The Border of Paradise by Esmé Weijun Wang

Gothic and complex debut novel about mental illness and family trauma from an award-winning spoonie heroine
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The cover of The Border of Paradise, by Esme Weijun Wang

Esmé Weijun Wang, author of The Border of Paradise, has been a spoonie heroine of mine for a while now. Her ‘Productivity Journaling With Limitations’ free email course (now replaced with Encouragement Notes) was a minor revelation for me in my efforts to work out how I could live with chronic illness as an ambitious person without resorting to numbing out and giving up.

When I discovered Wang’s writings (including her Twitter account and website), I found her approach to living with chronic illness hopeful, nuanced and generous. Wang has been dealing with schizoaffective disorder since her teens and late stage Lyme Disease since 2013. She’s also an essayist, mental health advocate and Granta Best Young American Novelist. Reading her reinforced for me that, while not all of us can win literary prizes, it is possible for us all to work towards goals within our available resources – however limited those might be – and also find dignity and meaning in the day-to-day.

I’d had my eye on her debut novel, The Border of Paradise, pretty much since its release in 2016. But spoons didn’t allow until earlier this year, when I finished it in one week while on a silent retreat (cutting out talking really allowed to me to focus my spoons on reading!).

What’s the gist?

In booming postwar Brooklyn, the Nowak Piano Company is an American success story. There is just one problem: the Nowak’s only son, David. A handsome kid and shy like his mother, David struggles with neuroses. When David inherits the piano company at just 18 and his first love breaks things off, David sells the company and travels around the world. In Taiwan, his life changes when he meets the daughter of a local madame — the sharp-tongued, intelligent Daisy. Returning to the United States, the couple (and newborn son) buy an isolated country house in Northern California’s Polk Valley. As David’s health deteriorates, he has a brief affair with his first love, producing a daughter.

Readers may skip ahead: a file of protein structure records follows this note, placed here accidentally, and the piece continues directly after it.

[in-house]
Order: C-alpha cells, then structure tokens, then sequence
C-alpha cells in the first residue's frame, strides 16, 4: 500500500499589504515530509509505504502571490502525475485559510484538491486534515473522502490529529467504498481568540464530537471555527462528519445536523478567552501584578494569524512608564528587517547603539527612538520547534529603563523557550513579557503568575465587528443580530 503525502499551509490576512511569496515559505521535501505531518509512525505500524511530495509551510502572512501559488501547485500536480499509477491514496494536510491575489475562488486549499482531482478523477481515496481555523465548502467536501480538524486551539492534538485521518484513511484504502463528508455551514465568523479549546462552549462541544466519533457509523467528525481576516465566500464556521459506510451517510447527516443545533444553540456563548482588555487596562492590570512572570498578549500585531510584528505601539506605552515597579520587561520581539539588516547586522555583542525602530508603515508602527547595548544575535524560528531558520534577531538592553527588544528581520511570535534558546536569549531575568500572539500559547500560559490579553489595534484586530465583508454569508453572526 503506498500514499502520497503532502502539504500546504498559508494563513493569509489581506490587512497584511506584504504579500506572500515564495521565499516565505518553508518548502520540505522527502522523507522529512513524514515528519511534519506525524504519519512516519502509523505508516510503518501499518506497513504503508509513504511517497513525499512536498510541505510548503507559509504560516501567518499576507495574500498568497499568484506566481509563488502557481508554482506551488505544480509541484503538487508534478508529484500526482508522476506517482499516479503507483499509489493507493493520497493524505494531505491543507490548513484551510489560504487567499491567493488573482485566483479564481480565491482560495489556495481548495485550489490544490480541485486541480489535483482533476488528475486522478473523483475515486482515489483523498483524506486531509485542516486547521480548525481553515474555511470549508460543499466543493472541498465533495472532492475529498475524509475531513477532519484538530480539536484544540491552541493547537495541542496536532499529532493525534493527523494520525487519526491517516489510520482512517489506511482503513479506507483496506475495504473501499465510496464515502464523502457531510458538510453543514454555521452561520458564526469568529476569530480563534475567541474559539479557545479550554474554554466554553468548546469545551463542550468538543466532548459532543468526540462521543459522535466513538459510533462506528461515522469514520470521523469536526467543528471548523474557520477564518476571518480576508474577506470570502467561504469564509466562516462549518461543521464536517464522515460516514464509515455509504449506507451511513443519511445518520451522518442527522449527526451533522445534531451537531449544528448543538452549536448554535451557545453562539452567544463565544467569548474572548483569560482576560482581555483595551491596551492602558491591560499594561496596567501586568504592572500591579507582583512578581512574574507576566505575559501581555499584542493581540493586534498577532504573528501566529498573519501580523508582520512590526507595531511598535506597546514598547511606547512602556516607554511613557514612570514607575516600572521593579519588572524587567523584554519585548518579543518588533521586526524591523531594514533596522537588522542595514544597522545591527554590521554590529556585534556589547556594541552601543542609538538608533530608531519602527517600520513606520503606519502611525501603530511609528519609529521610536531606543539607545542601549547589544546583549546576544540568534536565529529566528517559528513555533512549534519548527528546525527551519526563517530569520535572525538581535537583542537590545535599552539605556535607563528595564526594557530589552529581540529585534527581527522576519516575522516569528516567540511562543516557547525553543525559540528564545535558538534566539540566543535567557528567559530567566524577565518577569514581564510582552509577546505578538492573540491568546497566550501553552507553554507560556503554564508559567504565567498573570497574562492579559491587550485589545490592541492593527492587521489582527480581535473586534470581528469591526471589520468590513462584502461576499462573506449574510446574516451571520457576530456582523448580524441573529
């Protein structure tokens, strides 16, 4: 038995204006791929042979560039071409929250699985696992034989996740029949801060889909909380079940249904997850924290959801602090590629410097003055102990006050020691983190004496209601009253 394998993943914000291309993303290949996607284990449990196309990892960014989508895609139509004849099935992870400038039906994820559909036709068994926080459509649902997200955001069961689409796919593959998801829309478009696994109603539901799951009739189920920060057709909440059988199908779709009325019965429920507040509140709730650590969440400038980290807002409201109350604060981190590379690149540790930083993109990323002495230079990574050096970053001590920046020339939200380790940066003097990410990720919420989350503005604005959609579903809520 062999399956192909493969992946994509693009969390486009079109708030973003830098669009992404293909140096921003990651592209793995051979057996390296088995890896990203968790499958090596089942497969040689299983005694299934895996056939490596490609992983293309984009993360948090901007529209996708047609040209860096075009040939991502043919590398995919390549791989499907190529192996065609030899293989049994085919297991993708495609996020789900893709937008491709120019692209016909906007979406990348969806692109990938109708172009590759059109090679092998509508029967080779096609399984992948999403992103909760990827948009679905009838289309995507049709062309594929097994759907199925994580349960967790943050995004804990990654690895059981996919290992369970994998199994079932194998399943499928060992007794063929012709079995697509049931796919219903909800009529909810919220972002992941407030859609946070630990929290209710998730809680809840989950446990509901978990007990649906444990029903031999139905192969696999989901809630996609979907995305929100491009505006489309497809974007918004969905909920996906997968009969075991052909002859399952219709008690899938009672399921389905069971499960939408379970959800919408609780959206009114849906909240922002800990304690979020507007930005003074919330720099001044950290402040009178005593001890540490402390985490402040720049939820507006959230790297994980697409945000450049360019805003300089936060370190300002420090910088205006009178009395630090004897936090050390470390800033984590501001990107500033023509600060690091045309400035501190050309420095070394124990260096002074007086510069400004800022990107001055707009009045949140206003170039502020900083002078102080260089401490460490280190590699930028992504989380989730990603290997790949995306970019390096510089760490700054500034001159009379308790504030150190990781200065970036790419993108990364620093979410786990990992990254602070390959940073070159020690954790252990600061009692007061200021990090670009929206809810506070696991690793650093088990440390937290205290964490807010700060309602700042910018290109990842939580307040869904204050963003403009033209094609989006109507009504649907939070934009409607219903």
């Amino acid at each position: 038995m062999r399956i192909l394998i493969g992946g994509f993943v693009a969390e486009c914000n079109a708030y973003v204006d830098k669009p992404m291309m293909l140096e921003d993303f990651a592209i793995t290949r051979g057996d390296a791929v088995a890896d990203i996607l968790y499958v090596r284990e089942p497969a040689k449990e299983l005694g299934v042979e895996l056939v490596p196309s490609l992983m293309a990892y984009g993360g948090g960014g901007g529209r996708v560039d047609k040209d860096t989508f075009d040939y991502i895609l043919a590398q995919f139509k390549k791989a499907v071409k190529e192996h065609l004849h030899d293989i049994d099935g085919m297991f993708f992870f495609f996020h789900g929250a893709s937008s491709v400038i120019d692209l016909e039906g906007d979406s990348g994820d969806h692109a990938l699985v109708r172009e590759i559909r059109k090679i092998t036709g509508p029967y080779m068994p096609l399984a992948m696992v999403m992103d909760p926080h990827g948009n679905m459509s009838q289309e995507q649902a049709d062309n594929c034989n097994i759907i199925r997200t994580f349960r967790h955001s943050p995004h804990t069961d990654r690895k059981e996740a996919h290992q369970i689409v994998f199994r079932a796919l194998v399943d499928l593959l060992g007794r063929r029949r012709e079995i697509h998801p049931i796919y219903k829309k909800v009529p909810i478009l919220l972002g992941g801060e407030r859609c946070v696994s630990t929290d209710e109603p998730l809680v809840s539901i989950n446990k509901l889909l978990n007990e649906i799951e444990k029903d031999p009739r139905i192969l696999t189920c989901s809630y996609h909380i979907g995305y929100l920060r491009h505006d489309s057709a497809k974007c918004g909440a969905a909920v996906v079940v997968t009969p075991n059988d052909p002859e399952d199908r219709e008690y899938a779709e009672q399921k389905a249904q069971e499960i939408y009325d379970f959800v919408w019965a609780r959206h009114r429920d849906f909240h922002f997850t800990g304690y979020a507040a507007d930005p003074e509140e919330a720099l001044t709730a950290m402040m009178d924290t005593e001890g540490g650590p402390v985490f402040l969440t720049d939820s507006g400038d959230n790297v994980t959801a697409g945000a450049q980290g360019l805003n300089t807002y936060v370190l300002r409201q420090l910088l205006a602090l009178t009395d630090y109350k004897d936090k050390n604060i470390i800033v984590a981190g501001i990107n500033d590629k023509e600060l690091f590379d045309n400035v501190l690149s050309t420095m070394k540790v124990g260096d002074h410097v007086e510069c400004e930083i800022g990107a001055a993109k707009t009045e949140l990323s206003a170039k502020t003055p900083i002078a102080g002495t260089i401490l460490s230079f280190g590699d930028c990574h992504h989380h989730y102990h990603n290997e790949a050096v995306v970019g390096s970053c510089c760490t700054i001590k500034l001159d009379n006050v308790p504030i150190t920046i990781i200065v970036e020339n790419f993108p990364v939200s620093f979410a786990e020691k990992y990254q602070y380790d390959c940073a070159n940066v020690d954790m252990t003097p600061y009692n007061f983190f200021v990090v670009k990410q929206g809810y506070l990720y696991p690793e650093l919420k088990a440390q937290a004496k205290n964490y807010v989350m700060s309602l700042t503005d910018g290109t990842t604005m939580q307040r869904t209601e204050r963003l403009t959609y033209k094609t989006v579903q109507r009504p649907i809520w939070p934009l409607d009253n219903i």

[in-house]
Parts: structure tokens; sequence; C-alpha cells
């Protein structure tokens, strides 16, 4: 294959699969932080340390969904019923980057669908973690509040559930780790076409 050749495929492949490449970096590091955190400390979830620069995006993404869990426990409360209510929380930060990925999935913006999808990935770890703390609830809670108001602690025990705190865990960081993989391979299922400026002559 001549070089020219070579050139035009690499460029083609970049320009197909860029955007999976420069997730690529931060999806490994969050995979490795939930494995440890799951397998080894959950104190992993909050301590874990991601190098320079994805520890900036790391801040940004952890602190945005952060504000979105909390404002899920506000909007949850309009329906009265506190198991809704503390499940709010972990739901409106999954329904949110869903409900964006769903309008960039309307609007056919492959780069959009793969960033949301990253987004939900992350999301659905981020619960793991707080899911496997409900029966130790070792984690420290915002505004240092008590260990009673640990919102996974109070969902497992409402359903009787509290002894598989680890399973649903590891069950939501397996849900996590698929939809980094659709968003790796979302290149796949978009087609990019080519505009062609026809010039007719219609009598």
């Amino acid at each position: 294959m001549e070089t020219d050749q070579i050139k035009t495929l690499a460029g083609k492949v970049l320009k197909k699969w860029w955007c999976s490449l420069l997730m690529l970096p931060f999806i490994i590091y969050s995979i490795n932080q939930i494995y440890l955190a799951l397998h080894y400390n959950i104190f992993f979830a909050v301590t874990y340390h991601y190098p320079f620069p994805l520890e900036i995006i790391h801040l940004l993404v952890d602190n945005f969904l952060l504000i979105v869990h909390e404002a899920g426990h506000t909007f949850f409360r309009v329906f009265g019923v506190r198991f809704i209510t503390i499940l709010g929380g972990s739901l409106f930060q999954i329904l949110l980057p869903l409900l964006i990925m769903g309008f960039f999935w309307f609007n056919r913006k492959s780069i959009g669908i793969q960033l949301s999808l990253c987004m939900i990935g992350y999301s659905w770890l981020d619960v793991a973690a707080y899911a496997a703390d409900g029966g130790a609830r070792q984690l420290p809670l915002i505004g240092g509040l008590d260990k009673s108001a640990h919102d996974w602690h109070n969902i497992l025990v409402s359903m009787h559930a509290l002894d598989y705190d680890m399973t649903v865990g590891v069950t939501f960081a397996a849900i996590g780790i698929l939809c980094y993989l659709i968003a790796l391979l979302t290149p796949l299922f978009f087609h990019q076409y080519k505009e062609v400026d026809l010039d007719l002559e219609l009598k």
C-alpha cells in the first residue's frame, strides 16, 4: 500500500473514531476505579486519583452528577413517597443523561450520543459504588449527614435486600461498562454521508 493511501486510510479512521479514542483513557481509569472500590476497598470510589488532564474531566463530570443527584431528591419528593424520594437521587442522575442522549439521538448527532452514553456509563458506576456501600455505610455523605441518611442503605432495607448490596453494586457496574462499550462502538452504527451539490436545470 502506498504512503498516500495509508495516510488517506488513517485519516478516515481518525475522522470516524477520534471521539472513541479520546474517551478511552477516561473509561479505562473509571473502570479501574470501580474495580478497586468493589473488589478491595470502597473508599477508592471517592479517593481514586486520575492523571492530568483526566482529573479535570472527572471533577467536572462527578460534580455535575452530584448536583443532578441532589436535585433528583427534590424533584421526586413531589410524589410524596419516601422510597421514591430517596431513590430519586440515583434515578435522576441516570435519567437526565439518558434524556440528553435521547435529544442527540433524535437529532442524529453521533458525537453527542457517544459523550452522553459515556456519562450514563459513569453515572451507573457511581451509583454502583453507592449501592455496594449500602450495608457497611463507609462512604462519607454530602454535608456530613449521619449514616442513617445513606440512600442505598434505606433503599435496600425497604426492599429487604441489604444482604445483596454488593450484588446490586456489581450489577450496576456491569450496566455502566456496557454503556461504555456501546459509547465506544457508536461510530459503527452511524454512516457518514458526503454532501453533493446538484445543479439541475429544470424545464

It’s Daisy’s solution for the future of her two children, inspired by the old Chinese tradition of raising girls as sisterly wives for adoptive brothers, that exposes Daisy’s traumatic life, and the terrible inheritance her children must receive. Framed by two suicide attempts, The Border of Paradise is told from multiple perspectives, culminating in heartrending fashion as the young heirs to the Nowak fortune confront their past and their isolation. [Blurb from Unnamed Press]

What did reviewers say?

The Border of Paradise is shaped by darkness and the kind of delicious story that makes for missed train stops and bedtimes, keeping a reader up late for just one more page of dynamic character-bouncing perspective… It is the author’s stunning introduction to the literary world.”  —New York Times

Gothic in tone, epic in ambition, and creepy in spades.” —Kirkus Reviews

“Wang’s prose is beautiful and restrained, and her generous, precise characterization makes every perspective feel organic and utterly real in the face of increasingly theatrical circumstances. The result — the story of an American family stretched and manipulated into impossible shapes — is an extraordinary literary and gothic novel of the highest order.” —NPR Books

What did I think?

Wang’s agent apparently had this novel rejected 40 times by publishers before it was finally accepted by Unnamed Press, because it was considered ‘too bleak’. Luckily, bleak is my jam. I’m a fan of the gothic and very comfortable with mental illness as a topic, so I had no qualms about reading a novel that opens with a suicide. Got to say though, the suicide is literally just the beginning of the creepiness when it comes to this book.

While some of the events within wouldn’t be out of place in a horror novel, Wang’s style is experimental and delicate. Which only ramps up the impact. Her characters are so precisely drawn and sympathetic, even when making the most bizarre choices, and her depiction of mental illness and the experience of displacement and culture clash is so unclichéd and refreshing, that you can’t detach yourself from these people even as you watch them inch towards an inevitably terrible climax. I’ve never read another book like this.

Would I recommend it to other spoonies?

While it’s not a difficult book exactly, it’s also not necessarily going to be an easy read if you’re brain befogged, but for me it was very much worth the spoons. I’d recommend it to anyone who thinks they can handle it.

The Border of Paradise, 2016, Unnamed Press, can be bought on Amazon (affiliate link) and at other bookshops.

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